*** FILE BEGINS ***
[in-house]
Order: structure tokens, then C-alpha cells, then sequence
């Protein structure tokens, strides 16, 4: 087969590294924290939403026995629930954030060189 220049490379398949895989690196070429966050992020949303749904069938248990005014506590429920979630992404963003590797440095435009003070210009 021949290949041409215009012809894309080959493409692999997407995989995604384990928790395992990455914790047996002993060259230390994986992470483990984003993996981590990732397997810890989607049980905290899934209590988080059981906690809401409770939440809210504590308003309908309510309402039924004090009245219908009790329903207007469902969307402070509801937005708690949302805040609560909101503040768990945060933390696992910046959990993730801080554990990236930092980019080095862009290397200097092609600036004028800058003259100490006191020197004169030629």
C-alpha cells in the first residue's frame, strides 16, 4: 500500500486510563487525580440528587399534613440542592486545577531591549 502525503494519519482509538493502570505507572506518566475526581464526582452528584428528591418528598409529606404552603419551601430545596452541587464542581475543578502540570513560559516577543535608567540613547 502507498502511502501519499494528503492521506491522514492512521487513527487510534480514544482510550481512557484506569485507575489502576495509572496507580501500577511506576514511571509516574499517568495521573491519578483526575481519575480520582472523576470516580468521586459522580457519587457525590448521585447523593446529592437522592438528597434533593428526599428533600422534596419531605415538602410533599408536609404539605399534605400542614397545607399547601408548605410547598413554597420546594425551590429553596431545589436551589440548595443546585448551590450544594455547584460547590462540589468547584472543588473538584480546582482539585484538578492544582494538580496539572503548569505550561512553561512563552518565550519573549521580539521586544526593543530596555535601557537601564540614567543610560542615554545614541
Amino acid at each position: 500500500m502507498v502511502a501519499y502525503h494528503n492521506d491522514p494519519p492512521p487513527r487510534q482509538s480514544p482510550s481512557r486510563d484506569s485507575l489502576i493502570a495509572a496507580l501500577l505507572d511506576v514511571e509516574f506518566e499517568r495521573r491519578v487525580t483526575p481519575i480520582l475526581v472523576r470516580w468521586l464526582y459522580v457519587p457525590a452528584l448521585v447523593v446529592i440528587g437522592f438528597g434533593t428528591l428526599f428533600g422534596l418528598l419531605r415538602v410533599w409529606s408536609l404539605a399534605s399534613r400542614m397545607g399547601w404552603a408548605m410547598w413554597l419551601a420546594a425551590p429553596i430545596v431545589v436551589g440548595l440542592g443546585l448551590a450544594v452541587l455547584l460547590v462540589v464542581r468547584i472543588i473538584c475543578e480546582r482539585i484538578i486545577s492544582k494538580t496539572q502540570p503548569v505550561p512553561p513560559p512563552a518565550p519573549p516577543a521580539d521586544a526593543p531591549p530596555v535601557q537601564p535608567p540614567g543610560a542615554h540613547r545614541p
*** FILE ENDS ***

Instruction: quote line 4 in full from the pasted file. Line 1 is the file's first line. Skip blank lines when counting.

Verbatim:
C-alpha cells in the first residue's frame, strides 16, 4: 500500500486510563487525580440528587399534613440542592486545577531591549 502525503494519519482509538493502570505507572506518566475526581464526582452528584428528591418528598409529606404552603419551601430545596452541587464542581475543578502540570513560559516577543535608567540613547 502507498502511502501519499494528503492521506491522514492512521487513527487510534480514544482510550481512557484506569485507575489502576495509572496507580501500577511506576514511571509516574499517568495521573491519578483526575481519575480520582472523576470516580468521586459522580457519587457525590448521585447523593446529592437522592438528597434533593428526599428533600422534596419531605415538602410533599408536609404539605399534605400542614397545607399547601408548605410547598413554597420546594425551590429553596431545589436551589440548595443546585448551590450544594455547584460547590462540589468547584472543588473538584480546582482539585484538578492544582494538580496539572503548569505550561512553561512563552518565550519573549521580539521586544526593543530596555535601557537601564540614567543610560542615554545614541